“You do have to wonder why this place is so popular,” Bryn observed, scratching at his greying hair as they walked past the queue. “Over on Ynys Mon there is a state of the art medical research facility in the Asclepieion there, always seems to be offering people the chance to sign up for clinical trials. Can’t see as how this is going to be better than that. And there they pay you to take part and you get full on comfort and care – here you have to pay just for the chance to be summoned and get to stay in a miserable pilgrims’ dormitory.”
“I read the brochure too, it makes it very clear no money is charged for the healing. But those who want may offer small donations,” Dai observed.
“Ah, right. That would be why the cuponae here do such a roaring trade and the temple just built a whole new wing for the Pontifex of the place. Small donations.”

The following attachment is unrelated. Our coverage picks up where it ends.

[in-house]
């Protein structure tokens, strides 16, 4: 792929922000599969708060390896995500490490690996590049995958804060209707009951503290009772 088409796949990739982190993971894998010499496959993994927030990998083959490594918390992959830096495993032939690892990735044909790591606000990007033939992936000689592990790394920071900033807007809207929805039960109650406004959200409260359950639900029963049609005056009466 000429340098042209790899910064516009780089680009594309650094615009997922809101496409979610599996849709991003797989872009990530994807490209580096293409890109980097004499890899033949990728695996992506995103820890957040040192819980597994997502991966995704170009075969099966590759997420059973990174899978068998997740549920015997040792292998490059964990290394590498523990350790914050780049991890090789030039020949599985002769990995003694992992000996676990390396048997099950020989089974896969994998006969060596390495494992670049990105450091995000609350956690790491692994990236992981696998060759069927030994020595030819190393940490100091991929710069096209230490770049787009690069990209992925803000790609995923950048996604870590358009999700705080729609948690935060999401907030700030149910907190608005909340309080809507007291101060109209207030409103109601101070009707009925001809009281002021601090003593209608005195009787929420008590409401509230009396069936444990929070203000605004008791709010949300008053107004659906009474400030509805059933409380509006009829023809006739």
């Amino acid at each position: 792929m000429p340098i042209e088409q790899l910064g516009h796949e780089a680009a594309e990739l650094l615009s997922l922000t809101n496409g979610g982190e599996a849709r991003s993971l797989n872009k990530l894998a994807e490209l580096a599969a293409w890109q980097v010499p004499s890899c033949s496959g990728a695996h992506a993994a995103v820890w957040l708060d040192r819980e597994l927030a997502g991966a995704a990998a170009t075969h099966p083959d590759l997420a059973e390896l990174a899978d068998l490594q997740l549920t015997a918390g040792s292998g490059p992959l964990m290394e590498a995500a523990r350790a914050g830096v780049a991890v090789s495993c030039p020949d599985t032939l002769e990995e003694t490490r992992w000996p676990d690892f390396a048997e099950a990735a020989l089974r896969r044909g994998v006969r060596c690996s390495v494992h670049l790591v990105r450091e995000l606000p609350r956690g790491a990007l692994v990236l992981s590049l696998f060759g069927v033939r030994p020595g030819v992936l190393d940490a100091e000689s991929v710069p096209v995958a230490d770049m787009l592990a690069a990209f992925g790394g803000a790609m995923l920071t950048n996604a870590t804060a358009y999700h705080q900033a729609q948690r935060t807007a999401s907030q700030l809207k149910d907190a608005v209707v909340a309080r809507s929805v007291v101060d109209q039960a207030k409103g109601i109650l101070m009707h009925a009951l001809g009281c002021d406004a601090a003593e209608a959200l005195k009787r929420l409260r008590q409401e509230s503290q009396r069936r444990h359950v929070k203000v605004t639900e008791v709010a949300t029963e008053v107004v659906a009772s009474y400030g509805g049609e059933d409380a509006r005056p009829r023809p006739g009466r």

The two guards at the gate wore the haloed head of the Divine Diocletian on tabards over their paramilitary outfits. They were also armed with nerve whips which meant they would be Roman Citizens.
“Oy! You can’t just push in where you want,” one of the two called out as Dai and Bryn reached the gate.
“We have business here, we’re not here to participate in the rites,” Dai explained politely.
“Can’t you read, spado? Sign back there says ‘Closed during divine service’.”
“Yes. So I saw. But my business means I would need to observe the proceedings. Respectfully of course.”
The gate guard gave a short laugh.
“Listen, you stupid British irrumator, only those invited to attend are allowed in. now, whatever your ‘business’ might be, I suggest you take it elsewhere before I call the local vigiles and have you arrested for creating a disturbance.”
Beside Dai, Bryn gave a forced cough and cleared his throat.
“Senior Investigator Cartivel here, can I help you?” He held up his ID and pressed it against the fence so the gate guards could see it clearly. “And this is Submagistratus Llewellyn, who is my boss.”
Dai mirrored Bryn’s gesture and produced his own identification, holding it up so that the ring of Citizenship on his index finger was obvious too.
“If it’s no trouble, perhaps you could let us in now?” he said mildly. “We are here on a murder investigation.”